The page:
When you have symptoms from fibroids, the pain and disruption they cause can take over your life. These benign tumors in the uterus affect women in their thirties, forties, and right up to menopause. The pain can be relentless and the excessive bleeding can lead to anemia. It’s not easy when you have a family to care for each day, but try some of these self care tips for women who suffer from fibroids.
As a Uterine Fibroids Center of Excellence, Dr. Albert Odom prides himself in providing the best in fibroid treatment to patients throughout Columbia, SC. Continue reading “Uterine Fibroids Center of Excellence”
The signs of fibroids can be so sneaky that many women have no idea they are there. In fact, according to the NIH or National Institutes of Health, up to 80% of women have fibroids by age 50 and many don’t realize it.
Women who suffer with fibroid pain and excessive bleeding are always looking for something to relieve their symptoms. These non-cancerous growths in the uterus can cause severe pain and interfere with a woman’s daily life, but not not all women have symptoms. If you are one of the unlucky ones, take some time to look at these alternative natural remedies and lifestyle changes for fibroid treatment.
If you’re on the path to delivering your child, chances are you’re actively discussing whether or not to have a vaginal or cesarian delivery. For some, the choice is simple. However, if you’re one of the nearly 30 percent of women that experience fibroids by age 35, your decision becomes a bit more difficult. Fibroids may lead to complications with a vaginal delivery, often forcing women to have a c-section, but why is that exactly?
Not every woman with fibroids needs surgery or prescription medications. Those non-cancerous tumors known as fibroids can be asymptomatic or can compromise a woman’s quality of life. If you are among the latter, there are 5 little habits to manage your fibroid pain.
What Causes Uterine Fibroids?
Some studies show that up to 80% of women will develop uterine fibroids, benign tumors in the uterus that can cause a wide range of symptoms, at some point in their life. So what causes uterine fibroids to develop, what makes fibroid symptoms worse, and can they be prevented?
Common Causes of Uterine Fibroids for women in Columbia, SC
If the majority of women will develop fibroids, it’s reasonable to wonder what causes them and if you are susceptible to developing fibroids without knowing it.
Recent studies have shown that these factors can have an influence:
Age. Most women who have fibroids are diagnosed between the ages of 35 and 55, but women can experience symptoms from fibroids before the age of 35.
Race. Not only are African American women more likely to develop fibroids compared to other races, they also tend to develop fibroids at a younger age and have large, more symptomatic fibroids.
Family history. Developing fibroids is genetic, so you’re at an increased risk if fibroids run in your family, especially if your mother or sister had fibroids.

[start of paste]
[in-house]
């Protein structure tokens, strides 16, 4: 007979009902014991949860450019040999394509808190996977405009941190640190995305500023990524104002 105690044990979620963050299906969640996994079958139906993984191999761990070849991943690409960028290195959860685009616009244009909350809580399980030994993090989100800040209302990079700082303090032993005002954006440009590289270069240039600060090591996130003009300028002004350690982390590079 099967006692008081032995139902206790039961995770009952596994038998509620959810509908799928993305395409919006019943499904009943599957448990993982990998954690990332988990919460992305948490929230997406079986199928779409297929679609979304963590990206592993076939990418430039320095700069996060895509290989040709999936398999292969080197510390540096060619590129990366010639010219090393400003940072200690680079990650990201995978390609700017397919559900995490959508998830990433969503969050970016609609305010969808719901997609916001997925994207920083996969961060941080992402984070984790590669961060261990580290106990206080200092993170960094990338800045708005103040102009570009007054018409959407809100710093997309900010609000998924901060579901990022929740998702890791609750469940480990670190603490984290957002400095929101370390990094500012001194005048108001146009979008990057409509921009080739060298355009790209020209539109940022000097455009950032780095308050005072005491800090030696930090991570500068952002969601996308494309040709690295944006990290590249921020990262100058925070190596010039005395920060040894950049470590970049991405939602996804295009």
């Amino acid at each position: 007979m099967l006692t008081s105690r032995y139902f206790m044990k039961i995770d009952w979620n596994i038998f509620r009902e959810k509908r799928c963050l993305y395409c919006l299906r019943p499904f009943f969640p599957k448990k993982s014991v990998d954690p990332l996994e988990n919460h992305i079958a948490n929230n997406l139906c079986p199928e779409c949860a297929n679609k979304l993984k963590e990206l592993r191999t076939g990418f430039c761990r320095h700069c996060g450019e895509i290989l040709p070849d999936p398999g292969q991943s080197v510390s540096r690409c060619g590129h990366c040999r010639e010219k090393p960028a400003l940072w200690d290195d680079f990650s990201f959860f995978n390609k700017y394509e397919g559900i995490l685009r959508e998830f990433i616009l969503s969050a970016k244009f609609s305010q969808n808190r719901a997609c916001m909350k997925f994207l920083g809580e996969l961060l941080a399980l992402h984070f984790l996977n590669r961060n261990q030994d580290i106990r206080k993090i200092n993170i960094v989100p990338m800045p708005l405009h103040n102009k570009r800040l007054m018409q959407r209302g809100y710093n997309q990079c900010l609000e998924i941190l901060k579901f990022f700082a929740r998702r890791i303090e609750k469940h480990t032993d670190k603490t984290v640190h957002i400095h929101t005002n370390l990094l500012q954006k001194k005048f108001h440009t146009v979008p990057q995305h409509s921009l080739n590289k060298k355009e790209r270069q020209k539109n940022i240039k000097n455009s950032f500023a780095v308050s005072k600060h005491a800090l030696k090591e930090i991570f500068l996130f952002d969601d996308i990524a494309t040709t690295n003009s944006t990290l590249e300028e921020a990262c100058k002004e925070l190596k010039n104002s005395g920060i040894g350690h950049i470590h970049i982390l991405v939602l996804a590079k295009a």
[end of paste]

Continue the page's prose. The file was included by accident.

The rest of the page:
Lifestyle and environmental factors. Although there isn’t definitive evidence, having a balanced diet, limiting alcohol consumption, and maintaining a healthy weight have all shown to reduce the risk of developing fibroids.
Unfortunately, it is still unclear exactly what causes fibroid tumors to develop. Each woman may have a very different experience with fibroids – the tumors can grow at a different pace, the number of fibroid tumors can vary, and the location of the fibroids can be different from person to person.
What Causes Fibroids to Grow?
Fluctuating hormone levels, specifically estrogen and progesterone, can cause changes in the size of fibroids. Symptoms caused by fibroids usually worsen during each menstrual cycle for this reason.
Women with fibroids that do not cause symptoms may not require treatment and can have hope that fibroids typically shrink during menopause because of the drop in estrogen.
Can Fibroids be Prevented?
Aside from maintaining a healthy lifestyle, there is no evidence that shows ways to prevent uterine fibroids from growing. The most important thing to keep in mind if you have been diagnosed with fibroids and are experiencing symptoms is that there are many options available for treatment.
While there is no foolproof way to avoiding fibroids, balancing one’s hormone levels has been known to assist in the management of this common, benign condition. Hormones, particularly estrogen, are one of the leading causes of new fibroid development and growth.
As common as uterine fibroids are, it’s obvious why a month is dedicated to it in an effort to help raise awareness, research, and funding. If you’re not familiar with the condition, you may be surprised to learn that by age 50, as many as 70% of white females and 80% of African American females have had fibroids. If you are familiar with it, you most likely know there are many powerful and successful treatment options available to conquer the condition.
Often times, uterine polyps and uterine fibroids are categorized as the same condition. However, these two reproductive health issues are very different in their nature and how they’re treated.
In order to understand the differences, we must first understand each condition.